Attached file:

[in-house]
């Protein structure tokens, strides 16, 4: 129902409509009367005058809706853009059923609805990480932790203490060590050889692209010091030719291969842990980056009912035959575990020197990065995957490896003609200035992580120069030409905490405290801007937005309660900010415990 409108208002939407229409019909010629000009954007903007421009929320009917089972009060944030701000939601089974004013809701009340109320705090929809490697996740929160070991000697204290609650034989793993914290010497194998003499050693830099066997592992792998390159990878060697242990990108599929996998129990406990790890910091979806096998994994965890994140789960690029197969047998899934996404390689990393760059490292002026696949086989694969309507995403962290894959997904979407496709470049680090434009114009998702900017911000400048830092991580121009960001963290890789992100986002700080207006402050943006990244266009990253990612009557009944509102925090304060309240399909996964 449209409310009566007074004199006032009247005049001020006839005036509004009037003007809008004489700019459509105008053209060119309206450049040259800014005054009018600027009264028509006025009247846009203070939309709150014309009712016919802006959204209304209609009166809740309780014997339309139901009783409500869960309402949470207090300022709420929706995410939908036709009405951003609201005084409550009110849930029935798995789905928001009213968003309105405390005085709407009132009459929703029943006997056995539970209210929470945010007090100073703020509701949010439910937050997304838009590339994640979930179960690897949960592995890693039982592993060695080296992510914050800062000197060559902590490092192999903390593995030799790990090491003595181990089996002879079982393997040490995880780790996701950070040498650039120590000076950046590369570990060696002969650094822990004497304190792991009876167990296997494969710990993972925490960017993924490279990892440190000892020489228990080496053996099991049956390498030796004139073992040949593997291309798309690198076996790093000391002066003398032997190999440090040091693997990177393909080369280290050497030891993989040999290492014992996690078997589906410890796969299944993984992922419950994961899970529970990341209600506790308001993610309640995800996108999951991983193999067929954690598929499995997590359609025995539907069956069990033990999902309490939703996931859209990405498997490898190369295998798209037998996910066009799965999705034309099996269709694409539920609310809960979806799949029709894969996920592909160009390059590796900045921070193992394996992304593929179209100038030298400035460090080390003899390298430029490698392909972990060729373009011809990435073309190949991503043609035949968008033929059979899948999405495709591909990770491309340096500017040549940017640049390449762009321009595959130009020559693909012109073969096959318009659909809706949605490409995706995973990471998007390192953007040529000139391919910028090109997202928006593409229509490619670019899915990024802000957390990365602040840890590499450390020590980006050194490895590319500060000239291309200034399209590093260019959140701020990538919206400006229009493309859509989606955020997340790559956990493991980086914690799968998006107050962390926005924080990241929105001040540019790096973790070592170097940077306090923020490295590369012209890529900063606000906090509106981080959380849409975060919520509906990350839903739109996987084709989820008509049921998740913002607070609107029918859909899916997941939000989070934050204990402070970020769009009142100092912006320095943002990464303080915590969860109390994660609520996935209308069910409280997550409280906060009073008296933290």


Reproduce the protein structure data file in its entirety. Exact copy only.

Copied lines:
[in-house]
């Protein structure tokens, strides 16, 4: 129902409509009367005058809706853009059923609805990480932790203490060590050889692209010091030719291969842990980056009912035959575990020197990065995957490896003609200035992580120069030409905490405290801007937005309660900010415990 409108208002939407229409019909010629000009954007903007421009929320009917089972009060944030701000939601089974004013809701009340109320705090929809490697996740929160070991000697204290609650034989793993914290010497194998003499050693830099066997592992792998390159990878060697242990990108599929996998129990406990790890910091979806096998994994965890994140789960690029197969047998899934996404390689990393760059490292002026696949086989694969309507995403962290894959997904979407496709470049680090434009114009998702900017911000400048830092991580121009960001963290890789992100986002700080207006402050943006990244266009990253990612009557009944509102925090304060309240399909996964 449209409310009566007074004199006032009247005049001020006839005036509004009037003007809008004489700019459509105008053209060119309206450049040259800014005054009018600027009264028509006025009247846009203070939309709150014309009712016919802006959204209304209609009166809740309780014997339309139901009783409500869960309402949470207090300022709420929706995410939908036709009405951003609201005084409550009110849930029935798995789905928001009213968003309105405390005085709407009132009459929703029943006997056995539970209210929470945010007090100073703020509701949010439910937050997304838009590339994640979930179960690897949960592995890693039982592993060695080296992510914050800062000197060559902590490092192999903390593995030799790990090491003595181990089996002879079982393997040490995880780790996701950070040498650039120590000076950046590369570990060696002969650094822990004497304190792991009876167990296997494969710990993972925490960017993924490279990892440190000892020489228990080496053996099991049956390498030796004139073992040949593997291309798309690198076996790093000391002066003398032997190999440090040091693997990177393909080369280290050497030891993989040999290492014992996690078997589906410890796969299944993984992922419950994961899970529970990341209600506790308001993610309640995800996108999951991983193999067929954690598929499995997590359609025995539907069956069990033990999902309490939703996931859209990405498997490898190369295998798209037998996910066009799965999705034309099996269709694409539920609310809960979806799949029709894969996920592909160009390059590796900045921070193992394996992304593929179209100038030298400035460090080390003899390298430029490698392909972990060729373009011809990435073309190949991503043609035949968008033929059979899948999405495709591909990770491309340096500017040549940017640049390449762009321009595959130009020559693909012109073969096959318009659909809706949605490409995706995973990471998007390192953007040529000139391919910028090109997202928006593409229509490619670019899915990024802000957390990365602040840890590499450390020590980006050194490895590319500060000239291309200034399209590093260019959140701020990538919206400006229009493309859509989606955020997340790559956990493991980086914690799968998006107050962390926005924080990241929105001040540019790096973790070592170097940077306090923020490295590369012209890529900063606000906090509106981080959380849409975060919520509906990350839903739109996987084709989820008509049921998740913002607070609107029918859909899916997941939000989070934050204990402070970020769009009142100092912006320095943002990464303080915590969860109390994660609520996935209308069910409280997550409280906060009073008296933290």